https://www.forbes.com/sites/suzannerowankelleher/2019/05/21/why-you-should-never-use-airport-usb-charging-stations/

    Those oh-so-handy USB power charging stations in the airport may come with a cost you can’t see. Cybercriminals can modify those USB connections to install malware on your phone or download data without your knowledge.

    It’s much safer to bring your regular charger along and plug it into a wall outlet or, alternatively, bring a portable power bank to recharge your phone when you’re low on bars.

    Reply
  8. Tomi Engdahl says:

    Why You Should Never Borrow Someone Else’s Charging Cable
    http://on.forbes.com/6182ECta8

    Protect your charging cables like you protect your passwords, say cybersecurity experts.

    Last week, at the annual DEF CON Hacking Conference in Las Vegas — “hacker summer camp,” says Henderson — a hacker who goes by “MG” demonstrated an iPhone lightning cable that he had modified. After using the cable to connect an iPod to a Mac computer, MG remotely accessed the cable’s IP address and took control of the Mac, as Vice reported in play-by-play fashion. MG noted that he could later remotely “kill” the implanted malware and wipe out all evidence of its existence. The enterprising hacker had a stash of so-called O.MG cables that he was selling for $200 apiece.

    Reply
  9. Tomi Engdahl says:

    For the moment, Henderson says, a bigger threat than malicious charging cables is USB charging stations you see in public places like airports. “We’ve seen a couple of instances where people modified charging stations. I’m not talking about an electrical outlet, I’m talking about when there’s a USB port on a charging station.”
    http://on.forbes.com/6182ECta8

    Reply
  10. Tomi Engdahl says:

    November 6, 2019: ‘Juice Jacking’ Criminals Use Public USB Chargers to Steal Data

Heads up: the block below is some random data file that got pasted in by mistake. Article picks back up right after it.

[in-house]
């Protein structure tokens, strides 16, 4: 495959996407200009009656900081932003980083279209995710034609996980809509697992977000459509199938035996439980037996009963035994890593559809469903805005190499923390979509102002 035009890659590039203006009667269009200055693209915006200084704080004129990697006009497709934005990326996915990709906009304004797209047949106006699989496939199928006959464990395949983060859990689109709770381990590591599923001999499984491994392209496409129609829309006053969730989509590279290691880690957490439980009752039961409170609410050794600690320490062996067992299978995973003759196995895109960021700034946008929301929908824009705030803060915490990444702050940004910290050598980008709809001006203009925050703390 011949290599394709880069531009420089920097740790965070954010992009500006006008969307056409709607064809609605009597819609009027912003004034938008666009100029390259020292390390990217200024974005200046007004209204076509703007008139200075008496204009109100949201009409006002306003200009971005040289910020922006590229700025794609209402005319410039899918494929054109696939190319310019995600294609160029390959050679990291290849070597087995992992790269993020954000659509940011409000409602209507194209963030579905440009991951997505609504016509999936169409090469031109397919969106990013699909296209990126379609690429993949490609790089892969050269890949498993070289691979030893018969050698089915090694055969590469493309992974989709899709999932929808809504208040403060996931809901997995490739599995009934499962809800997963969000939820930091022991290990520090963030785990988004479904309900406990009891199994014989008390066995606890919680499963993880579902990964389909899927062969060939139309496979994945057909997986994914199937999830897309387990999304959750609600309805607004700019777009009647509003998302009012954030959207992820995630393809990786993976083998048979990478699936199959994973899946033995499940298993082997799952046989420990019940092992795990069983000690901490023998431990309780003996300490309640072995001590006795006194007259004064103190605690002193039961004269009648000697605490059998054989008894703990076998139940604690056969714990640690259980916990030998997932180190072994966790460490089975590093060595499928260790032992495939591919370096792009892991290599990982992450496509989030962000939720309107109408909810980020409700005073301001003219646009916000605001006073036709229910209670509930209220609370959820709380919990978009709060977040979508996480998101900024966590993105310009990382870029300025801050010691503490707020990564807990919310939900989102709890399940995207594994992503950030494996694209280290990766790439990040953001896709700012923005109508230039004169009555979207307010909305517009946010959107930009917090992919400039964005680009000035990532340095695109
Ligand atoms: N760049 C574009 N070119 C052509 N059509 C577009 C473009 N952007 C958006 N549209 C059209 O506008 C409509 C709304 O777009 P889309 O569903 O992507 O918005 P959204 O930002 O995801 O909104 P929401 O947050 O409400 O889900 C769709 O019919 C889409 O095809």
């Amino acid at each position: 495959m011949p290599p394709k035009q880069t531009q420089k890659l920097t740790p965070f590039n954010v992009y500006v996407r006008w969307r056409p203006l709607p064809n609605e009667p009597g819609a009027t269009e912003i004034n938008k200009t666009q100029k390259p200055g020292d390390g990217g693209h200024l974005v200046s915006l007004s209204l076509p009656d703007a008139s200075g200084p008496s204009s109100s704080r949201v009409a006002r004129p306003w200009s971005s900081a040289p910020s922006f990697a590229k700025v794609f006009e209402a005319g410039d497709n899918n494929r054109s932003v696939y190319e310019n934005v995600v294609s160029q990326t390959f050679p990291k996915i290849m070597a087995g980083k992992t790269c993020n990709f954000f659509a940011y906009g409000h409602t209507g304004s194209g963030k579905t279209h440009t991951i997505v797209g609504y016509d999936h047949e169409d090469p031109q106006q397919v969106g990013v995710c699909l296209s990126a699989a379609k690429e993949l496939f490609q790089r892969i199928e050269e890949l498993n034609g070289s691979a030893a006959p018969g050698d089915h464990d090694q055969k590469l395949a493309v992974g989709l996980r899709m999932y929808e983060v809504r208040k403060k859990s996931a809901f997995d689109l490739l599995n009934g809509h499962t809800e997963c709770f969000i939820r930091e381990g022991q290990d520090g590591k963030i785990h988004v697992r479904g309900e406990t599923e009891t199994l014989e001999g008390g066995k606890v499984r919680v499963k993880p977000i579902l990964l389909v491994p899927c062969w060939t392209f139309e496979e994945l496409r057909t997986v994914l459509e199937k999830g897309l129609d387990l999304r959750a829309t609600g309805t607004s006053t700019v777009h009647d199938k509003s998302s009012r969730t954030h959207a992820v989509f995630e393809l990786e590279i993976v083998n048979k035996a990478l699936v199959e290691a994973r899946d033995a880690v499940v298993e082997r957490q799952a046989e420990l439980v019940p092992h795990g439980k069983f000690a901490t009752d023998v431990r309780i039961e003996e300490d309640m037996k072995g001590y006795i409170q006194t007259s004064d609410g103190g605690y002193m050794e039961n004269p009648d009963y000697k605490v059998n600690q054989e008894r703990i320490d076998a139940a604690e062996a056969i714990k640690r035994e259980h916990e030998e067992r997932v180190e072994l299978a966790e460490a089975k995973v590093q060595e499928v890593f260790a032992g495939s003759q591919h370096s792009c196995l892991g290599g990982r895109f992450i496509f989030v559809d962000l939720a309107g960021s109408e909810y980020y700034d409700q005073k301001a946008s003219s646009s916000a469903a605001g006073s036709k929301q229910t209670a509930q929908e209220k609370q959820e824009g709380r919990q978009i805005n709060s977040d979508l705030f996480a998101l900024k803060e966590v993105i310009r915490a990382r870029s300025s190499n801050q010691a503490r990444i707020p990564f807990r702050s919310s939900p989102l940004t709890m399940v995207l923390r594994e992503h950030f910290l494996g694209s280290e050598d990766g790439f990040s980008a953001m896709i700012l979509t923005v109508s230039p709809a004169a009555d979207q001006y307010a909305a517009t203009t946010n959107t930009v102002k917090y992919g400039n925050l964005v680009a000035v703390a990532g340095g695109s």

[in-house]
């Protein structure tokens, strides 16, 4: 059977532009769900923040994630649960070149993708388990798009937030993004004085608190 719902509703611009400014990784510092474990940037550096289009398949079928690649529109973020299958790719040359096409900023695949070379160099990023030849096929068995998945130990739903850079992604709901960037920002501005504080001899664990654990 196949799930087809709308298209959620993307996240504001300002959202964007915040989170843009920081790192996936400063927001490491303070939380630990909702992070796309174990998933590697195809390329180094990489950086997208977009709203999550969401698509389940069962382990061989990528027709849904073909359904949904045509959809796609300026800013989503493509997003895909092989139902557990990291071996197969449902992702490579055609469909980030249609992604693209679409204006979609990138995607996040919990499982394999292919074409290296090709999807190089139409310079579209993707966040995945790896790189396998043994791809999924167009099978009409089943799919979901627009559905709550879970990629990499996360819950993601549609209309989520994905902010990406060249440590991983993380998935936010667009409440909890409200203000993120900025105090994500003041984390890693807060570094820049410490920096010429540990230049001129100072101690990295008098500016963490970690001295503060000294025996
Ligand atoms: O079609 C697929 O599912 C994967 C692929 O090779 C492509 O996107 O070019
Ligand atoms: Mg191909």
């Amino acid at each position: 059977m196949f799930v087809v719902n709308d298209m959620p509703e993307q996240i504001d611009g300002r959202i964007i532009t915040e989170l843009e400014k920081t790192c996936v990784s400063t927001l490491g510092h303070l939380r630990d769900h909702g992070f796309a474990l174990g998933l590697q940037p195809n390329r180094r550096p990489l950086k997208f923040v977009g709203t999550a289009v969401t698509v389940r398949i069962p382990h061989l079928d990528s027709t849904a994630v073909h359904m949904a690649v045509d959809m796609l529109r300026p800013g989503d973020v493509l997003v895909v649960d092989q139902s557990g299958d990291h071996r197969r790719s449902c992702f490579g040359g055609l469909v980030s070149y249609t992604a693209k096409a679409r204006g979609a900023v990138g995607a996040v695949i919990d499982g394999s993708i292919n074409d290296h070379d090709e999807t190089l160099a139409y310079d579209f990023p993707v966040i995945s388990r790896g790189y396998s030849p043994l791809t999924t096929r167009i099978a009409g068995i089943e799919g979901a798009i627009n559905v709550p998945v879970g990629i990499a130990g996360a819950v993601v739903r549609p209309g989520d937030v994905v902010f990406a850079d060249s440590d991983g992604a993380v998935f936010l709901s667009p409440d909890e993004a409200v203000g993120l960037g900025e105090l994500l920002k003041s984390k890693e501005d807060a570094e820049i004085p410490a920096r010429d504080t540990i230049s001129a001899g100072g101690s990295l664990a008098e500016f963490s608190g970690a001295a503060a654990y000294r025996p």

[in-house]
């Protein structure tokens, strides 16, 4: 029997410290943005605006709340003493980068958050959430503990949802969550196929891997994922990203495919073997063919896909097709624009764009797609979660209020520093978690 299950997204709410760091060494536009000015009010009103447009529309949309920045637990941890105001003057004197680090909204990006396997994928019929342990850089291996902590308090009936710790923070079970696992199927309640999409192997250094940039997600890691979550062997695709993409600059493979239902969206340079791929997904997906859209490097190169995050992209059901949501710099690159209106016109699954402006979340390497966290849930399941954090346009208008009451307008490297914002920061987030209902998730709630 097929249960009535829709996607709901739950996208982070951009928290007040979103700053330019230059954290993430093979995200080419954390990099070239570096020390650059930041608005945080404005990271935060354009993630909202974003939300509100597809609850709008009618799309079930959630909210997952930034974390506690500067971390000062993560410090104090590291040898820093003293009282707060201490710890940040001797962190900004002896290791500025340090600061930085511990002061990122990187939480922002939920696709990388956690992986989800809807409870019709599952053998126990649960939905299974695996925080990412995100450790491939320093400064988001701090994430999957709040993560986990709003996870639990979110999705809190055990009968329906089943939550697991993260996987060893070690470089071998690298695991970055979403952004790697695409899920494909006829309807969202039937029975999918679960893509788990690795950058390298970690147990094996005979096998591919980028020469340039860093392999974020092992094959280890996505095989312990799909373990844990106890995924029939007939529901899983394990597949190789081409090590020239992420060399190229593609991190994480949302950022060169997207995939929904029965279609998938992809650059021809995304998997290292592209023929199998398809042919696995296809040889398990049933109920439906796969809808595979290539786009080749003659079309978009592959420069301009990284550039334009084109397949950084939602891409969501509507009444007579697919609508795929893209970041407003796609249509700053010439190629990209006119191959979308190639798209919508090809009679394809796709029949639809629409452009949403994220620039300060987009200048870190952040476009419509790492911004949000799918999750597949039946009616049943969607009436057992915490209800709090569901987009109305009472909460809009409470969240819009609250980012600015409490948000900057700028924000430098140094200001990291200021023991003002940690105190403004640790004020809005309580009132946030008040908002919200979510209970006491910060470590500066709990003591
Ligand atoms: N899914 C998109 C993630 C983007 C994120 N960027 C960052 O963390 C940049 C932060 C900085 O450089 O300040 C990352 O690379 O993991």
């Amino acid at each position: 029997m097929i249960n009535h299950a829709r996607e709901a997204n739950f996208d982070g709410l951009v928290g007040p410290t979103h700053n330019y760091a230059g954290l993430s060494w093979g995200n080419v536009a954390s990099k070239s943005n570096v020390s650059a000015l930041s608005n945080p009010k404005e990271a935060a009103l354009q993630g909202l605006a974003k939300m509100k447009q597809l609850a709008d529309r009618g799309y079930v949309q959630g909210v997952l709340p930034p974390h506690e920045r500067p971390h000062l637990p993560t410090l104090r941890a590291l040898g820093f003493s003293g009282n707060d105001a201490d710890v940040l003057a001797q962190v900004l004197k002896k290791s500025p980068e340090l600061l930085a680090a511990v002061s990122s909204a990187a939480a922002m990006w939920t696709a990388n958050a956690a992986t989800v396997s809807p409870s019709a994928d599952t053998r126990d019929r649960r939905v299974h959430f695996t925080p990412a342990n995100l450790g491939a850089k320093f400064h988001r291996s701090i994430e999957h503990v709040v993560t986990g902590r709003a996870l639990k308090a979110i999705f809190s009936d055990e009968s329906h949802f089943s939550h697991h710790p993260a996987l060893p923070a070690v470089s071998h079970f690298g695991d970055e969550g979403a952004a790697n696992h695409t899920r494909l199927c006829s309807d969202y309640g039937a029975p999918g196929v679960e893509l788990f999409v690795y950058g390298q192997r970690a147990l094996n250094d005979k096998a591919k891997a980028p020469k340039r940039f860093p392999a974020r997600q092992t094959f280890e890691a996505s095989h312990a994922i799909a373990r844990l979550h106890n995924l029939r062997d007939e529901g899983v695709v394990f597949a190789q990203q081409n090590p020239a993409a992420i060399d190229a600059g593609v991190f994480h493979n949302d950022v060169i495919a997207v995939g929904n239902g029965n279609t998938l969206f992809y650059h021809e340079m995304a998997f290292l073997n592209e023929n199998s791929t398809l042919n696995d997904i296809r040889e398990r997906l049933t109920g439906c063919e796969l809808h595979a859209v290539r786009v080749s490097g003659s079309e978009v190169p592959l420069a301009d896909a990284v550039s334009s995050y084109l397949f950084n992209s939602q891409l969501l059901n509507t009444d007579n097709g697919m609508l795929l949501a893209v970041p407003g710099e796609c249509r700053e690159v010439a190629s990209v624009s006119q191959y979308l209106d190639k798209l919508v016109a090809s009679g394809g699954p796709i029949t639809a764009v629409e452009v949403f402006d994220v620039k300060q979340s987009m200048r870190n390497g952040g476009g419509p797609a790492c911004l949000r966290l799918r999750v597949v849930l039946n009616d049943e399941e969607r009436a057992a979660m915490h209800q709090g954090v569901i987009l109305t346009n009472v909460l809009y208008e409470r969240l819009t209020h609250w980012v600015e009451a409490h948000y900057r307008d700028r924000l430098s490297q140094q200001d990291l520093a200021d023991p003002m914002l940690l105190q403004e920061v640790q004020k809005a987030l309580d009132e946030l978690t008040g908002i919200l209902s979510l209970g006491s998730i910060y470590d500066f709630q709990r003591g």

http://da.co.la.ca.us/community/fraud-alerts/juice-jacking-criminals-use-public-usb-chargers-steal-data

    In the USB Charger Scam, often called “juice jacking,” criminals load malware onto charging stations or cables they leave plugged in at the stations so they may infect the phones and other electronic devices of unsuspecting users.

    The malware may lock the device or export data and passwords directly to the scammer.

    TIPS:

    Use an AC power outlet, not a USB charging station.
    Take AC and car chargers for your devices when traveling.
    Consider buying a portable charger for emergencies.

    Reply
  11. Tomi Engdahl says:

    Officials warn against using public USB charging stations
    https://www.local10.com/tech/officials-warn-against-using-public-usb-charging-stations

    Travelers who use USB charging stations at airports and other public areas are being urged to avoid them.

    Reply
  12. Tomi Engdahl says:

    Officials warn about the dangers of using public USB charging stations
    Travelers should use only AC charging ports, use USB no-data cables, or “USB condom” devices.
    https://www.zdnet.com/article/officials-warn-about-the-dangers-of-using-public-usb-charging-stations/

    Travelers are advised to avoid using public USB power charging stations in airports, hotels, and other locations because they may contain dangerous malware, the Los Angeles District Attorney said in a security alert published last week.

    USB connections were designed to work as both data and power transfer mediums, with no strict barrier between the two.

    security researchers figured out they could abuse USB connections that a user might think was only transferring electrical power to hide and deliver secret data payloads.

    This type of attack received its own name, as “juice jacking.”

    The LA District Attorney’s warning [PDF] covers many attack vectors, because there’s different ways that criminals can abuse USB wall chargers.

    LA officials say criminals can load malware onto public charging stations, so users should avoid using the USB port, and stick to using the AC charging port instead.

    LA DA’s warning also applies to USB cables that have been left behind in public places. Microcontrollers and electronic parts have become so small these days that criminals can hide mini-computers and malware inside a USB cable itself. One such example is the O.MG Cable. Something as benign as a USB cable can hide malware nowadays.

    many have pointed out that since the first juice jacking demos back in 2013, both Android and iOS have now incorporated popups in their user interface to alert a user when a USB port is attempting to transfer data, rather than just electrical power.